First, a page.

Adaptive Schools at ISY

Last month, we were fortunate to have worked with Dr. Bob Garmston, a very influential educator and academic whose work has had a profound impact on teaching and learning around the world.

Dr. Garmston, with the support of Dr. Hedger and Mr. Simpson, facilitated a series of workshops for teachers that went deeper into some key Adaptive Schools ‘Norms of Collaboration’ upon which we base so much of our instructional practice in the classroom.

Dr. Garmston is a co-developer of Adaptive Schools. Adaptive Schools ‘presents a productive, practical set of ideas and tools for developing collaborative groups in becoming effective and better equipped to resolve complex issues around student learning.

Prior to Dr. Garmston’s visit, all of our teaching faculty had completed four days of training in Adaptive Schools practices. This four day seminar was facilitated by Adaptive Schools trainer, Mr. Jim Roussin, again with the support of Dr. Hedger and Mr. Simpson.

Adaptive Schools strategies help teachers collaborate effectively in planning to meet the needs of all of our students. Also, and very importantly, these strategies can be used in the classroom with the students to create meaning and facilitate learning. 

Adaptive Schools strategies can be very simple or quite complex but they are all grounded in research around the science of learning. Adaptive School strategies build upon best practices, creating a consistency in how instruction happens and learning occurs throughout the school.

Adaptive Schools strategies can be divided into three categories – learning, talking, and facilitating groups.

You may have noticed some examples of Adaptive Schools strategies on our Facebook page. These include structured reading activities in which students read and respond in pairs or small groups using a very clear structure. This structure ensures participation and understanding from all students.

Another group strategy featured on our Facebook Page is a Museum Tour in which students develop expertise and confidence on a topic to teach and learn from other students. This is an example of a facilitated learning strategy.

The success of all Adaptive Schools strategies comes from a clear focus on the ‘What, Why and How’ of each strategy. In introducing any learning strategy or activity to students, our teachers will always explain why they are doing it and how they will do it. This is a simple idea but a very important concept!

Learning is a collaborative process at ISY and to ensure that we are collaborating effectively with each other and our students, we use the Adaptive Schools’ Seven Norms of Collaboration:

  • Presuming positive intentions
  • Paying attention to self and others
  • Pausing
  • Paraphrasing 
  • Posing Questions
  • Putting ideas on the table
  • Providing Data

Dr. Garmston provided us with extra understanding and practice in the first four norms. Again, learning how to pause and paraphrase in conversation has a proven positive impact on student learning. The power of presuming that all students want to and are able to learn and paying attention to how our students are reacting to what we are doing also has an incredible impact. Dr. Garmston reminded us of how powerful these ideas are and how they can support the Adaptive Schools strategies we use to meet the needs of every student.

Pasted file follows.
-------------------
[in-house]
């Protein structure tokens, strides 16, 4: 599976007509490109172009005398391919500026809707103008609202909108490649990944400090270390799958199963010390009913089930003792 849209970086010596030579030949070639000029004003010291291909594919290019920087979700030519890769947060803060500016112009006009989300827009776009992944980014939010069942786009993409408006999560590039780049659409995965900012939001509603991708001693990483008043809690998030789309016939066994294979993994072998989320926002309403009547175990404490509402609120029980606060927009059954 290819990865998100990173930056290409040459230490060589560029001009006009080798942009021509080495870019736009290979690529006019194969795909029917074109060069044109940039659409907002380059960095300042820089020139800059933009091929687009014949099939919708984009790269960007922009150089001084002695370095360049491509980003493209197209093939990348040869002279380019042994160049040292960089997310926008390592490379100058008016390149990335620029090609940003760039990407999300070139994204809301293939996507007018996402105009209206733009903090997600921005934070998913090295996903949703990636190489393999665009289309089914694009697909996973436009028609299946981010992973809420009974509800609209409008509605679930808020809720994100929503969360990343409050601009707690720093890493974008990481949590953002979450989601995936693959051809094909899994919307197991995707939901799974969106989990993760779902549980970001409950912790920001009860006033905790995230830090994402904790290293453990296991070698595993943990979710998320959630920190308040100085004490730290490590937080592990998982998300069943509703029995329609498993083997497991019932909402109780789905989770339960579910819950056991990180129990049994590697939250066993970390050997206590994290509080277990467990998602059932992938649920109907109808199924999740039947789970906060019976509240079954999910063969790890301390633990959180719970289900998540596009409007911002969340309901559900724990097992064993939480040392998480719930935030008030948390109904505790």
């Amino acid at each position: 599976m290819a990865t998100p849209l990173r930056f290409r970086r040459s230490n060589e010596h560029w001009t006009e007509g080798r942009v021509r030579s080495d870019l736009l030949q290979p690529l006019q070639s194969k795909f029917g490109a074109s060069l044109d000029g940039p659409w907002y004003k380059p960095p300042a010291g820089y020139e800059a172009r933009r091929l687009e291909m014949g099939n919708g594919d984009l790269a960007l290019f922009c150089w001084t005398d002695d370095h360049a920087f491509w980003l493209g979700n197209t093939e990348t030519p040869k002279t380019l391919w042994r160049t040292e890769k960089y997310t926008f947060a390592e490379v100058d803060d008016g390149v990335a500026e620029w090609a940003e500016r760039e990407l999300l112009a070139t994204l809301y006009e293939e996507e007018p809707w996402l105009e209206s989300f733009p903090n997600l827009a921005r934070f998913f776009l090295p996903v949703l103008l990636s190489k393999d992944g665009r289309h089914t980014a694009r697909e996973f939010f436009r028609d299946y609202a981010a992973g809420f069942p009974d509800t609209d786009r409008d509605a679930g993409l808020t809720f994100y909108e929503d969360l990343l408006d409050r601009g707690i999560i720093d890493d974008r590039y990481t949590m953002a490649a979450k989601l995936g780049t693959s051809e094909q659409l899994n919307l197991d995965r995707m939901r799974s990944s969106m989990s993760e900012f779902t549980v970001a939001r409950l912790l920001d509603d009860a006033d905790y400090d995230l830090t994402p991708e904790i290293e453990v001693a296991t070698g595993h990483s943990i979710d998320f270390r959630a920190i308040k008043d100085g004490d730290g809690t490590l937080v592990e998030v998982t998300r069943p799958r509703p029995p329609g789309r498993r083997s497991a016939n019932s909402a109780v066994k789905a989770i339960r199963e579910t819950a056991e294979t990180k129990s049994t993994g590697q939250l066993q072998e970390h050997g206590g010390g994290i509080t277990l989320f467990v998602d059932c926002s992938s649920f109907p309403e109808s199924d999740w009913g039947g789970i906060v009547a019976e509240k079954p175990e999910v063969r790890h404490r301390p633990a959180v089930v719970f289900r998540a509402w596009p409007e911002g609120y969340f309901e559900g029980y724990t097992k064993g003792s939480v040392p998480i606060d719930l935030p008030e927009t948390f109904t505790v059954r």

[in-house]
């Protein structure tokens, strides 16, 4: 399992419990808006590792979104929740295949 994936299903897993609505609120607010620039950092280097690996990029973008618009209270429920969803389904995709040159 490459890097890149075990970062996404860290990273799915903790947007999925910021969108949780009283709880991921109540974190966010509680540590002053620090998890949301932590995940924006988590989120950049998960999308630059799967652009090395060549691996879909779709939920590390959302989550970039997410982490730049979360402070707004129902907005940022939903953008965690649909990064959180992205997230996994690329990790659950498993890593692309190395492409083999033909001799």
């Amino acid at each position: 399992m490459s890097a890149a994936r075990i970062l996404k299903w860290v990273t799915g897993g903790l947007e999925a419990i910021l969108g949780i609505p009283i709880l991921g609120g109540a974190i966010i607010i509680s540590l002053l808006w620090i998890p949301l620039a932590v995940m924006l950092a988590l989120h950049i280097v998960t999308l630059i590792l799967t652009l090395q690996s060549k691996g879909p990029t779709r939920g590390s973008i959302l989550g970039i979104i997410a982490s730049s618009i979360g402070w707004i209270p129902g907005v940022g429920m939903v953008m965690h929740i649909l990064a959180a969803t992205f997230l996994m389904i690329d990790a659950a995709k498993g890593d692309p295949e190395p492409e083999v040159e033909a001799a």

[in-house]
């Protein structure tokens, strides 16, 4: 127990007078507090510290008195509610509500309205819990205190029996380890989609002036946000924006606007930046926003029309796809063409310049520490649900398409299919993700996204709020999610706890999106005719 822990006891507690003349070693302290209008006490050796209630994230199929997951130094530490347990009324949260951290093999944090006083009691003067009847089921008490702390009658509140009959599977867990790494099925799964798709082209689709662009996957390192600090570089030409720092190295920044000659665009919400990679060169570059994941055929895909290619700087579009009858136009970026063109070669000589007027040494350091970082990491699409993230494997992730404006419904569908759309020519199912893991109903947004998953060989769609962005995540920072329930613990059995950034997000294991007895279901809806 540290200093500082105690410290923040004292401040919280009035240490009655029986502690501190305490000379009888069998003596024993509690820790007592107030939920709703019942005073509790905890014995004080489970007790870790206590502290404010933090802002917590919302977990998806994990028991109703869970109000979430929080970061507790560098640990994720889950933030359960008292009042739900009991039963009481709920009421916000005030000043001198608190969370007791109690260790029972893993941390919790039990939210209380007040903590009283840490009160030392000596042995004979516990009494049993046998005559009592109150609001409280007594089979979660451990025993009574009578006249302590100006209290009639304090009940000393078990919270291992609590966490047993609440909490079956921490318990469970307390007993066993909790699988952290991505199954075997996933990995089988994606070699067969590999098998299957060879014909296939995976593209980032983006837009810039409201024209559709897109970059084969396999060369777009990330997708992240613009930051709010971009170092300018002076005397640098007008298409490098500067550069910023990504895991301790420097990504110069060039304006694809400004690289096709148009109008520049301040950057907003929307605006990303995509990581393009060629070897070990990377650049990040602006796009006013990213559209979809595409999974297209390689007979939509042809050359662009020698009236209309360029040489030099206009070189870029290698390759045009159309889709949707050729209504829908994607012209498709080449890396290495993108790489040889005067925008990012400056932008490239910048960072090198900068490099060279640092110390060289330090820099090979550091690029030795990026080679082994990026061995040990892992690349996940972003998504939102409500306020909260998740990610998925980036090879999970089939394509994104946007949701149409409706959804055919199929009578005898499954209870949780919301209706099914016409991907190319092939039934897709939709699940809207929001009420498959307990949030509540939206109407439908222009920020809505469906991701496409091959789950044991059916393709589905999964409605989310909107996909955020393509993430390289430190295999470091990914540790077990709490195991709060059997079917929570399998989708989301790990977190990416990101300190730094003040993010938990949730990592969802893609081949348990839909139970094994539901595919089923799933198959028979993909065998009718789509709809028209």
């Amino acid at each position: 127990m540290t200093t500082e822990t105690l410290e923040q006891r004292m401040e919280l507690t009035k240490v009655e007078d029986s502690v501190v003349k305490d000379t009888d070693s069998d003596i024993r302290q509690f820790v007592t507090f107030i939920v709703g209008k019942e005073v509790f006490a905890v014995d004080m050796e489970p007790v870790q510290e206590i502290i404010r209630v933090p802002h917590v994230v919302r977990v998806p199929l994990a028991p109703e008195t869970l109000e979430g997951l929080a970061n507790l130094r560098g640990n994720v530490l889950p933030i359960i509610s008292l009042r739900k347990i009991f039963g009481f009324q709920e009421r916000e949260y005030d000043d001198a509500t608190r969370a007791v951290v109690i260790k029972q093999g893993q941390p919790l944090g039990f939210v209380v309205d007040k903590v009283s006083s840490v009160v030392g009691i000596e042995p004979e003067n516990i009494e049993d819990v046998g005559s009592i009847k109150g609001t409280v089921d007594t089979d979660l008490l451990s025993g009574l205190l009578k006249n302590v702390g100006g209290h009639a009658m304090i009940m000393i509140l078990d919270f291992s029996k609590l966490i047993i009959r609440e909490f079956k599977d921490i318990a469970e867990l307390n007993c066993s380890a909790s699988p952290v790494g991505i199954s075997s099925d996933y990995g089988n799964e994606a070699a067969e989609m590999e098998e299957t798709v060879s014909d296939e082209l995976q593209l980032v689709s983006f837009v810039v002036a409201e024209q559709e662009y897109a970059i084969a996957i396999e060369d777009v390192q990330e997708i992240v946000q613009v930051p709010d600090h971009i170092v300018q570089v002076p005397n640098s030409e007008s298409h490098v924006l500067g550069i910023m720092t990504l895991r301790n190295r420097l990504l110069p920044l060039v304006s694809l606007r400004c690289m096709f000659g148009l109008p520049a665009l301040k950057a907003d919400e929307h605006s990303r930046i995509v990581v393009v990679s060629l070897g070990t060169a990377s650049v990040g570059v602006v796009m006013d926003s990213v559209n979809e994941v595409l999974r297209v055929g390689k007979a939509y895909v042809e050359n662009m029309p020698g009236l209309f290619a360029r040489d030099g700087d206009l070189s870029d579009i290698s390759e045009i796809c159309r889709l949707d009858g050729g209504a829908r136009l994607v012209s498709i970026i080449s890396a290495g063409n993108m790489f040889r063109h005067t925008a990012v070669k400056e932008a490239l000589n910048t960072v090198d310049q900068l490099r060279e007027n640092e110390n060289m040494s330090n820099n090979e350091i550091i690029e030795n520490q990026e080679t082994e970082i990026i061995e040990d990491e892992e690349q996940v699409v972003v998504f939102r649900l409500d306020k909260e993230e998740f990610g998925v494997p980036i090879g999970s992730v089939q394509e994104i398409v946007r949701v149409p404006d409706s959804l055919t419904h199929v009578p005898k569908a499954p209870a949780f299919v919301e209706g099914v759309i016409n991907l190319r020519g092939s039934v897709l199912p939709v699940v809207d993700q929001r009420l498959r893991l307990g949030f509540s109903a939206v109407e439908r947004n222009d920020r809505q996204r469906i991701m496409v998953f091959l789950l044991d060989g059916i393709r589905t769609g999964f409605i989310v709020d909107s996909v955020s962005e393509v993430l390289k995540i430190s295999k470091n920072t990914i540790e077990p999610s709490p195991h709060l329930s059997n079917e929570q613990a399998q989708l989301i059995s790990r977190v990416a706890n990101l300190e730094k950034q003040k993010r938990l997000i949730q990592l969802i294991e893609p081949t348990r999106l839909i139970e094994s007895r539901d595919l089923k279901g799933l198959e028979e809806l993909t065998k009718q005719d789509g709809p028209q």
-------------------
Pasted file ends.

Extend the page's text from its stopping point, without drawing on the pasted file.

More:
While Dr. Garmston was with us, we were able to ask him how Adaptive Schools came to be and why it has made such a direct and positive impact on student learning in schools all around the world. 

Dr. Garmston co-developed Adaptive Schools with his good friend and colleague, Bruce Wellman. Leveraging his extensive background as an elementary education teacher, principal, director of instruction, acting superintendent, and professor, Dr. Garmston brought practical educational experience to the table. Wellman, whose background is rooted in science, contributed to the concept of adaptivity.

During their collaboration, Garmston and Wellman were working together to train teacher union officials in New York. Throughout this process, they observed that individuals who excelled as coaches in one-to-one settings often struggled to maintain those skills in a group or meeting setting.

Upon reflecting on this phenomenon, the two educators recognized the need for organizations to be not only effective in the present but also adaptable to change. This reflection underscores the impermanent nature of organizational and human dynamics. The concept aimed to equip individuals and organizations with the capacity to navigate and thrive in evolving environments.

Adaptive Schools has provided ISY with a common language for our instructional practices both in and out of the classroom. Which means from grade to grade and class to class students are hearing the same thing and having the same experiences as they learn the material. It is very rare that a school has a common approach to instruction throughout the entire school. We are fortunate to have this at ISY and Adaptive Schools has provided us with the means to make that happen.